Astronaut Fei Junlong on a trip into space
Photo: Liu Fang/Xinhua/IMAGO
The crew of China's Tiangong space station has completed the first spacewalk of its six-month mission.
Astronauts Fei Junlong and Zhang Lu completed a variety of tasks during the seven-hour spacewalk, including installing expansion pumps outside of a laboratory module, according to the China Manned Space Agency.
The third member of the Shenzhou 15 Mission, Deng Qingming, assisted from inside the station.
The three are scheduled to perform several more spacewalks during their time on board.
China completed the Tiangong station in November and installed the last of three modules.
The center of the »Heavenly Palace« is the living and command module »Tianhe«.
The Chinese space station weighs about 66 tons — a fraction of the 465-ton International Space Station, humanity's second permanently habitable outpost in space.
"Tiangong" can accommodate up to six astronauts, but only three of them will be on board per mission.
With a lifespan of 10 to 15 years, it could one day be the only space station still in operation when the ISS is decommissioned later in the decade, as expected.
China's reach into space
For its ambitious goals, the People's Republic has invested billions in the space program.
The country built its own space station after being banned from the ISS;
this came largely because of US objections to the close ties of China's space program to the country's army.
In 2003, China became the third country to send an astronaut into Earth orbit, after the former Soviet Union and the United States.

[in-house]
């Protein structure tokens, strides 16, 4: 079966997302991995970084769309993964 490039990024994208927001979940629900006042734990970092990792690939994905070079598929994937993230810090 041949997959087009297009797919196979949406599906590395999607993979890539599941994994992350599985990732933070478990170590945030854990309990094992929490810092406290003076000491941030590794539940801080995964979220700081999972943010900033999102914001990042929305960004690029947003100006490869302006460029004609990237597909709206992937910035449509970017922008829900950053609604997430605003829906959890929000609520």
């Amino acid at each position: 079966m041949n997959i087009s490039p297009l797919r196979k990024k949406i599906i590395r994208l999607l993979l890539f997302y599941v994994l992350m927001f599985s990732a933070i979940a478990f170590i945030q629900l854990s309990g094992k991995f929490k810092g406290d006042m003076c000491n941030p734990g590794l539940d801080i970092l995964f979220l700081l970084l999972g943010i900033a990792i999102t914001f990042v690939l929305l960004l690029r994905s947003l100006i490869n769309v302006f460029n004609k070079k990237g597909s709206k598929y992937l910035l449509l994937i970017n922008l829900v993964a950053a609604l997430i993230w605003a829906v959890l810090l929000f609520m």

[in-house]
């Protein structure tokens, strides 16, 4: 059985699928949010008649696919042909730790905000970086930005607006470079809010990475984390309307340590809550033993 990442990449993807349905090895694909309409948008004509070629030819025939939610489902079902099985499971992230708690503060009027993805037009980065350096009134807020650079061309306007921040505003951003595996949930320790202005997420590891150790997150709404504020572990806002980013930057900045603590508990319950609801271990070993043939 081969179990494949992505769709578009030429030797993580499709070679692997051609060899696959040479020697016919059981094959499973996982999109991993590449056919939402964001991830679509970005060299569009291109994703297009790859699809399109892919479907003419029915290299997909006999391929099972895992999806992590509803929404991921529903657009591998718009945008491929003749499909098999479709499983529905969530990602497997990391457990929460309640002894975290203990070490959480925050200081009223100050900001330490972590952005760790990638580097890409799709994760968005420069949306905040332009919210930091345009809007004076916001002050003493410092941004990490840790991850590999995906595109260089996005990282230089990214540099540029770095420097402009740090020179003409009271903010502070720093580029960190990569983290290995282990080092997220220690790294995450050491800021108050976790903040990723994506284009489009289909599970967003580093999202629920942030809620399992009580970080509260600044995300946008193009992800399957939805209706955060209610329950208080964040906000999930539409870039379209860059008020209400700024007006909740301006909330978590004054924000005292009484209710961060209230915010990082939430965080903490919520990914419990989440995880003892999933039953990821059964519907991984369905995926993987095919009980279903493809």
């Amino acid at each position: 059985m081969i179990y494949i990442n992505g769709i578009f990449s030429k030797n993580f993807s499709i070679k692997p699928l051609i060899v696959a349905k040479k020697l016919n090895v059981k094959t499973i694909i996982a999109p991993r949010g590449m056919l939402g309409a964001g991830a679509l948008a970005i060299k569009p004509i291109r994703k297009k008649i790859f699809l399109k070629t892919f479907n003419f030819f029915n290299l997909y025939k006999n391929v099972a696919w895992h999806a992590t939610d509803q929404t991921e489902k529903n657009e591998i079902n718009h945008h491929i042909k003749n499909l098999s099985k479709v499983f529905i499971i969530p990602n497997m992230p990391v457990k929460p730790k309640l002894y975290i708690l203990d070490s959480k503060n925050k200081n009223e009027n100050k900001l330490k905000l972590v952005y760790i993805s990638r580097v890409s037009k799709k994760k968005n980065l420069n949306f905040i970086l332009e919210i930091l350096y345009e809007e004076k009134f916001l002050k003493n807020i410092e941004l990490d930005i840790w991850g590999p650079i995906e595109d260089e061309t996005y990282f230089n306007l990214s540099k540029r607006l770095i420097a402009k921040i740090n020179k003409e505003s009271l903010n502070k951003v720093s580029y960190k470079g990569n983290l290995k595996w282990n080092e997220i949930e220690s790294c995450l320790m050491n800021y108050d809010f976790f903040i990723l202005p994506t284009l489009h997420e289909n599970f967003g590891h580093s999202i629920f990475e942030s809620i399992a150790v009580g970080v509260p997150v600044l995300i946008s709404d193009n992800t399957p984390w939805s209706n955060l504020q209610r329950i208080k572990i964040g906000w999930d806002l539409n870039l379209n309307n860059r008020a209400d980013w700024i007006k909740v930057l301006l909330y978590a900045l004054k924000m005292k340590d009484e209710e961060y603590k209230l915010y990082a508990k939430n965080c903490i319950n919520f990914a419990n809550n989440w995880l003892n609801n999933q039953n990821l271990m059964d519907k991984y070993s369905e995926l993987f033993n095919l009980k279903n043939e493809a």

The first spacewalk was conducted by Shenzhou 7 in September 2008.
China is already successfully operating a reconnaissance vehicle on Mars.
The country retrieved rock from the moon with the »Chang'e 5« probe and was the first nation to land a spaceship on the far side of the moon.
An eventual manned mission to the moon is also being considered, although no timetable has been given.
SpaceX celebrates successful test
The private US aerospace company SpaceX has also taken an important step forward.
According to the company, almost all engines of the first stage of its "Starship" rocket were successfully ignited in a test on Thursday for the first time.
The first orbital flight could now follow in March.
Although the SpaceX team had to shut down one engine shortly before the test and another shut down automatically, 31 engines fired, explained SpaceX founder Elon Musk.
"That's enough to reach orbit."
As the engines burned for a few seconds, the first stage of the Starship rocket was engulfed in huge plumes of orange flame and smoke.
The 69 meter high Booster Super Heavy was firmly fixed to the ground to prevent it from taking off.
According to SpaceX, the test at the Texas site took exactly as long as planned.
In addition to its first stage, the most powerful rocket in space history to date consists of the reusable spacecraft, which has already completed several test flights - albeit some of which ended in explosions.
The US space agency Nasa is currently planning to use "Starship" as a landing module as part of its Artemis program in 2025 at the earliest.
"Starship" is significantly larger and more powerful than the NASA rocket SLS, with which the space agency wants to put astronauts into orbit around the moon from 2024.